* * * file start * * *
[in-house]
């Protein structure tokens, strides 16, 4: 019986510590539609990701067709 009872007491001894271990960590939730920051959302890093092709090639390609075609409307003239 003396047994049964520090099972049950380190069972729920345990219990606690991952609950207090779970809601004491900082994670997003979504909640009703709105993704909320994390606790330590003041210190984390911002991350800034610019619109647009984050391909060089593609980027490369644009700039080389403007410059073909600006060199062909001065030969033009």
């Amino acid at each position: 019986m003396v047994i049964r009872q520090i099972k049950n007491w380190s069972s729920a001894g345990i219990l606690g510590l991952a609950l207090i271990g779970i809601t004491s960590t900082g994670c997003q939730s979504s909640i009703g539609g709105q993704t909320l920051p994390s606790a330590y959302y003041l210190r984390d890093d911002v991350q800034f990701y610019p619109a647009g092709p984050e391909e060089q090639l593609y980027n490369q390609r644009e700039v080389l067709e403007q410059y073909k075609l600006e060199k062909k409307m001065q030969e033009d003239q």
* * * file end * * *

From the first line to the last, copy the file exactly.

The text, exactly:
[in-house]
């Protein structure tokens, strides 16, 4: 019986510590539609990701067709 009872007491001894271990960590939730920051959302890093092709090639390609075609409307003239 003396047994049964520090099972049950380190069972729920345990219990606690991952609950207090779970809601004491900082994670997003979504909640009703709105993704909320994390606790330590003041210190984390911002991350800034610019619109647009984050391909060089593609980027490369644009700039080389403007410059073909600006060199062909001065030969033009």
């Amino acid at each position: 019986m003396v047994i049964r009872q520090i099972k049950n007491w380190s069972s729920a001894g345990i219990l606690g510590l991952a609950l207090i271990g779970i809601t004491s960590t900082g994670c997003q939730s979504s909640i009703g539609g709105q993704t909320l920051p994390s606790a330590y959302y003041l210190r984390d890093d911002v991350q800034f990701y610019p619109a647009g092709p984050e391909e060089q090639l593609y980027n490369q390609r644009e700039v080389l067709e403007q410059y073909k075609l600006e060199k062909k409307m001065q030969e033009d003239q």